Knotworking in an emergency response team: understanding team communication and process

Abstract

Over the last 30 years, many studies have focused on responses to crisis in organizations. Crises can occur at any time of the day or night on a regular but unforeseen basis and are characterized by high consequences and short decision time. In healthcare, multidisciplinary crisis management or rapid response teams (RRT) have become more common. RRTs allow for a cross-sectional focus on patients’ needs and, thereby, prevent avoidable deaths or significant harm. This study uses Activity Theory and knotworking theory to examine how communication, multiple roles and power structures are negotiated in RRT’s in a large intermountain teaching hospital. Results from focus groups indicate a single-minded focus on training for system errors may miss important aspects. Knotworking theory is promising because it helps providers move beyond an understanding of teamwork to an understanding of how objectives can be shared and merged.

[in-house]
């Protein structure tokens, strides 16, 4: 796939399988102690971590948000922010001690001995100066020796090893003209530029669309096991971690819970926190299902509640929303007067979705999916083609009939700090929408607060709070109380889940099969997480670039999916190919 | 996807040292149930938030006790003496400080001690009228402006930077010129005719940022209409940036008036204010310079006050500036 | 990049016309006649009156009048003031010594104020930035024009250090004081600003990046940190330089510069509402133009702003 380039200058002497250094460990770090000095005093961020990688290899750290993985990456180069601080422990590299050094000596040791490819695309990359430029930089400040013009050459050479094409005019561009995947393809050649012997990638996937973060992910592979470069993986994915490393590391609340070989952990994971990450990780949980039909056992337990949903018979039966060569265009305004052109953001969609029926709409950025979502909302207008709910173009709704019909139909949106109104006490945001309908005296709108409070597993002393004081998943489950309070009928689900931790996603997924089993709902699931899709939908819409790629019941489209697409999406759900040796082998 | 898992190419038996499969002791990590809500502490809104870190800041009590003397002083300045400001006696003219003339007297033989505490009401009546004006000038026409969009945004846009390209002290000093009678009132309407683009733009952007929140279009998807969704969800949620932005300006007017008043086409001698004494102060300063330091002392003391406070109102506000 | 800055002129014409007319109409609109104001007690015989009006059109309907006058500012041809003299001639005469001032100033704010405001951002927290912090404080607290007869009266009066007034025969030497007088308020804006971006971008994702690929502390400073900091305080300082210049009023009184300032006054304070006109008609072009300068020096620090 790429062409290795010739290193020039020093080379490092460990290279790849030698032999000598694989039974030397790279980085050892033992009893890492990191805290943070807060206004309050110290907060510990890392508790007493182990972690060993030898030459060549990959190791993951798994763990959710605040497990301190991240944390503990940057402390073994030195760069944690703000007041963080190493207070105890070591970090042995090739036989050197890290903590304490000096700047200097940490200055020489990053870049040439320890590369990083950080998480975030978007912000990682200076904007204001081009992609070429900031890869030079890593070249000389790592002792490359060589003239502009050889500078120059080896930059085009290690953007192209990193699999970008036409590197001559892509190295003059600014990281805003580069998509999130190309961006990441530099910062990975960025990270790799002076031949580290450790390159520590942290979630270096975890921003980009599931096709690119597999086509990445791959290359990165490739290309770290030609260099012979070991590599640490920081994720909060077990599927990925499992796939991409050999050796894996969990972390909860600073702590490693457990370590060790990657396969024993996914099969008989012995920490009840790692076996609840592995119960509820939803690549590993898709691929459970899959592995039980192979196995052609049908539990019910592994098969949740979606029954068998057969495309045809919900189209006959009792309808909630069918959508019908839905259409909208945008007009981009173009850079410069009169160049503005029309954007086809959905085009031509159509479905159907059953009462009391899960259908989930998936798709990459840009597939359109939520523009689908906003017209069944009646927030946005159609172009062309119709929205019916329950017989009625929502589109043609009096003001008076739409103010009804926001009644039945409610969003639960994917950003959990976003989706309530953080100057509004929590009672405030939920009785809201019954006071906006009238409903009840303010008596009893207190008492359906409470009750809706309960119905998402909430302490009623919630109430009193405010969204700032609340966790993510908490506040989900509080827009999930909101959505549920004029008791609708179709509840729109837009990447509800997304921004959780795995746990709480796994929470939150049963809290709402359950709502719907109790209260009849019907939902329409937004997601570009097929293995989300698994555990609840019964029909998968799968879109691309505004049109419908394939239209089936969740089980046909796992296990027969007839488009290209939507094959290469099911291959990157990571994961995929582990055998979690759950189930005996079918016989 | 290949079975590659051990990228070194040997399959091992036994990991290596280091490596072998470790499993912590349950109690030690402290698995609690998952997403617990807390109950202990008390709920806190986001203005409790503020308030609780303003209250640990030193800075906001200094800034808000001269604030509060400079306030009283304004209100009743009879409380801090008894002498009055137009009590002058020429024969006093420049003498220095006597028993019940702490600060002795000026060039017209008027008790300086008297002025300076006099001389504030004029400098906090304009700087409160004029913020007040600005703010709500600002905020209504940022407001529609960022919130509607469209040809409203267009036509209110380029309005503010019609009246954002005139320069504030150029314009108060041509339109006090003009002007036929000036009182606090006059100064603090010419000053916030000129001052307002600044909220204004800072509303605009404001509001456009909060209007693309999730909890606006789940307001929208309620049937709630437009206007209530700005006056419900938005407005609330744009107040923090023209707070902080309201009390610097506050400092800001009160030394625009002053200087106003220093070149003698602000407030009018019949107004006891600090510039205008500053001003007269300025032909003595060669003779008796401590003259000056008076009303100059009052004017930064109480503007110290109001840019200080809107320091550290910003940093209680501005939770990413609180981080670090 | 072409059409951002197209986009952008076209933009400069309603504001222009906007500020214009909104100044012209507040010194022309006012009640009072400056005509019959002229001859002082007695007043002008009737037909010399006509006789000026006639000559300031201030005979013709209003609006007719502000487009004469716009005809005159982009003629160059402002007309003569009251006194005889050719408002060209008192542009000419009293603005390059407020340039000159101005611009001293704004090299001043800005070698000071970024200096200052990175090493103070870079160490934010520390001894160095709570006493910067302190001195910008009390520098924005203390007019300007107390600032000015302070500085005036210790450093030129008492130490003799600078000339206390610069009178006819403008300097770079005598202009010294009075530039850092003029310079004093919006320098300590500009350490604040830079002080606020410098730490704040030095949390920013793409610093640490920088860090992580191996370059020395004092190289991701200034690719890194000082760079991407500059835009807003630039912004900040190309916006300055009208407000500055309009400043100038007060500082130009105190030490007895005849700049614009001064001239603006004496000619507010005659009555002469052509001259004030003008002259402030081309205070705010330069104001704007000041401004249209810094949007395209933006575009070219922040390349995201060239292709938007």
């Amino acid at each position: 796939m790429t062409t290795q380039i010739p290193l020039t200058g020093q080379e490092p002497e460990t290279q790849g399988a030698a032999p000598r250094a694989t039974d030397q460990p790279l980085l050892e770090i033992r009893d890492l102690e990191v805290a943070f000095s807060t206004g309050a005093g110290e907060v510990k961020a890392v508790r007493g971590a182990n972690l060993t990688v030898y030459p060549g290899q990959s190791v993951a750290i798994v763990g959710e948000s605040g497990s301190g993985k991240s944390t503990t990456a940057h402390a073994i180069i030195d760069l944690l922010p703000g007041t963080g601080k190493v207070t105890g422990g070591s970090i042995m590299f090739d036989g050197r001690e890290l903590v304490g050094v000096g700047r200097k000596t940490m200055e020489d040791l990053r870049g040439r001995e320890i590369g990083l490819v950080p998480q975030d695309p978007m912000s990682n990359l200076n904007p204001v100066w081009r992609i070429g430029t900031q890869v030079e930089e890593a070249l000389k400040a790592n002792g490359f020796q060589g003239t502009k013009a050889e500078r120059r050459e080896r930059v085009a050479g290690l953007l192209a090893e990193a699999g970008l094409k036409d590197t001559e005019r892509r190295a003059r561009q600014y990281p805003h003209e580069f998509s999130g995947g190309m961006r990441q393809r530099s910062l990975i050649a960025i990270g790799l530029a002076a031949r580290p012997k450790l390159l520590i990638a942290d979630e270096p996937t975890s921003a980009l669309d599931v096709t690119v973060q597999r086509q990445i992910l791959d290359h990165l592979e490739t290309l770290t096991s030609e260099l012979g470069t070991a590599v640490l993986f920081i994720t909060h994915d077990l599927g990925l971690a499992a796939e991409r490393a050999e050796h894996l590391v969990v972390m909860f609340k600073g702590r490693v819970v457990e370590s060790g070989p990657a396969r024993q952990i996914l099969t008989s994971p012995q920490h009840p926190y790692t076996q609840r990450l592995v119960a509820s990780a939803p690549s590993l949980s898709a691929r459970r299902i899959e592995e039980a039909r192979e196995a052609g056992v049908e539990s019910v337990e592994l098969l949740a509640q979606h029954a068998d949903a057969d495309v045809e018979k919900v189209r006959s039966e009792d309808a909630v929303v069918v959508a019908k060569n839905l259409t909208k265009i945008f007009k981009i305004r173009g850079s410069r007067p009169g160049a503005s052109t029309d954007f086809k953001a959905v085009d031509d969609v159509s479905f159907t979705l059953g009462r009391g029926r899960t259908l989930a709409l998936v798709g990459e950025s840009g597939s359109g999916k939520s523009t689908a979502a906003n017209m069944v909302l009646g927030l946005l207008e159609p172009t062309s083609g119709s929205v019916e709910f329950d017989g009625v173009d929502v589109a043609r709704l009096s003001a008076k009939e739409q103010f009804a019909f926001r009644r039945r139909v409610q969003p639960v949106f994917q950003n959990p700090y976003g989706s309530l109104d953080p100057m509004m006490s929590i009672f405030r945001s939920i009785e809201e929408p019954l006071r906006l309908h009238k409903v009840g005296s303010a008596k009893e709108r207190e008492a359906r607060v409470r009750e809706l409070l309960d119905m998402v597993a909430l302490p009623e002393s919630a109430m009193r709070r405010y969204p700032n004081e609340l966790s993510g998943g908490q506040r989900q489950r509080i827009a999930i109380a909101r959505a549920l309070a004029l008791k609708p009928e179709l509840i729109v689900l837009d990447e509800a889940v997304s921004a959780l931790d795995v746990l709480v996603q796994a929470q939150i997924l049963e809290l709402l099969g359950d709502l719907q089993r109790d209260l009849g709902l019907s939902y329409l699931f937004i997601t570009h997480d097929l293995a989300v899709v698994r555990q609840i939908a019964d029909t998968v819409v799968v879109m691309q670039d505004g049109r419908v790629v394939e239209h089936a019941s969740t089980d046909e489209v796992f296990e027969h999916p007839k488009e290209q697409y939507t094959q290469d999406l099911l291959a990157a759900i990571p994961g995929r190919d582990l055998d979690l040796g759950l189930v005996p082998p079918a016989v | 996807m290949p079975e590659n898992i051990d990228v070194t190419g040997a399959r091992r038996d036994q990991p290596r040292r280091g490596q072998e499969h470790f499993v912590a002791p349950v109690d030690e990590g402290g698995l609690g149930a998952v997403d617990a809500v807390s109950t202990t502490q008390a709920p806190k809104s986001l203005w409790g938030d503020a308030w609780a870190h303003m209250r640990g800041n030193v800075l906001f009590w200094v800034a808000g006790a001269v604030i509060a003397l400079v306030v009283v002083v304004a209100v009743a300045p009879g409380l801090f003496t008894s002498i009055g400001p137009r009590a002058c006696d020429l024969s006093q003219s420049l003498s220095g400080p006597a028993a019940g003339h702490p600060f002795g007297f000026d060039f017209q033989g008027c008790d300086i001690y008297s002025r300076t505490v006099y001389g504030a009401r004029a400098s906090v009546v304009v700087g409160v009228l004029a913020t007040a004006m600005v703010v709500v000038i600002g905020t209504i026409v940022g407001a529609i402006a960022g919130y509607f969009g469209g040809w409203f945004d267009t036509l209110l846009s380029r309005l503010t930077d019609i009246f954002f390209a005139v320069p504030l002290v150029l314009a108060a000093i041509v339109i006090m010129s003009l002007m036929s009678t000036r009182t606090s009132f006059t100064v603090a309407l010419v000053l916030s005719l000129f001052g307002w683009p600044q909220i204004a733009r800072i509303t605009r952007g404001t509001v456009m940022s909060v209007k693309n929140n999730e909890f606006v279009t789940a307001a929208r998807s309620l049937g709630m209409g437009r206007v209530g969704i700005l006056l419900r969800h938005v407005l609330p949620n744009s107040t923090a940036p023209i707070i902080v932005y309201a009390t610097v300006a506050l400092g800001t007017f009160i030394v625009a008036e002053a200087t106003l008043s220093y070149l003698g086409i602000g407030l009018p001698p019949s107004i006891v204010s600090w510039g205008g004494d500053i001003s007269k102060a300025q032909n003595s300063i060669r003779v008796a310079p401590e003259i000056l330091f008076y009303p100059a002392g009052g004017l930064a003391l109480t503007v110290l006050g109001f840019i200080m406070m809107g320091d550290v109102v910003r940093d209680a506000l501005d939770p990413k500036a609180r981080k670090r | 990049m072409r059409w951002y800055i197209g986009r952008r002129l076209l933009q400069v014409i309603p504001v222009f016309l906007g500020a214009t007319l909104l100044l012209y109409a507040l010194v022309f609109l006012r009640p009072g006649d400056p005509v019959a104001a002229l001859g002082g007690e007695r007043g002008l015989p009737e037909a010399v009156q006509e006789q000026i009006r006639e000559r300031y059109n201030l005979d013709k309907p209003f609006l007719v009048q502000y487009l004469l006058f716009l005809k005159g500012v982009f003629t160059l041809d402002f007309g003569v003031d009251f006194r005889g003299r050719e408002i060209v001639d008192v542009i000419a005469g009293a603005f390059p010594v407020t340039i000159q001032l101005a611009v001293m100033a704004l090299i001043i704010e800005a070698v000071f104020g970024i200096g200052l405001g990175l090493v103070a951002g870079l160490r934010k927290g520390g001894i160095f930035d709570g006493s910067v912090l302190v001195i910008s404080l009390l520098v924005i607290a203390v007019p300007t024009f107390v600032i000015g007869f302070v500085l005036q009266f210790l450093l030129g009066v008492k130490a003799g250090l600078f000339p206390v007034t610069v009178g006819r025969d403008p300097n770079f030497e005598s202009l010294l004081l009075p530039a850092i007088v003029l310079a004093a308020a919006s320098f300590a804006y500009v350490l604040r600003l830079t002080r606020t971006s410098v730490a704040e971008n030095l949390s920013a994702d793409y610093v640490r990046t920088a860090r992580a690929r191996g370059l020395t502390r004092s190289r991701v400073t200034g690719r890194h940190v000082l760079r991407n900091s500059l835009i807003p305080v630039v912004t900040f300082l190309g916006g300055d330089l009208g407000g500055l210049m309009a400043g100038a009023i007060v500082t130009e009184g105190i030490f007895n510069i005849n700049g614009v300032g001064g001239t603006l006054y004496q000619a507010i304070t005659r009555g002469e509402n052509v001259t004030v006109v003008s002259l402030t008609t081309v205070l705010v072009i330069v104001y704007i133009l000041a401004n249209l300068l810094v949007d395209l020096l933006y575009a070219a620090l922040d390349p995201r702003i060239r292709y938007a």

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Published
2017-12-31
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Issue
Section
Original Articles
Keywords:
crisis, teams, knotworking, activity theory
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  • Abstract views: 681

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How to Cite
Colvin, Janet W. 2017. “Knotworking in an Emergency Response Team: Understanding Team Communication and Process”. Qualitative Research in Medicine and Healthcare 1 (3). https://doi.org/10.4081/qrmh.2017.7115.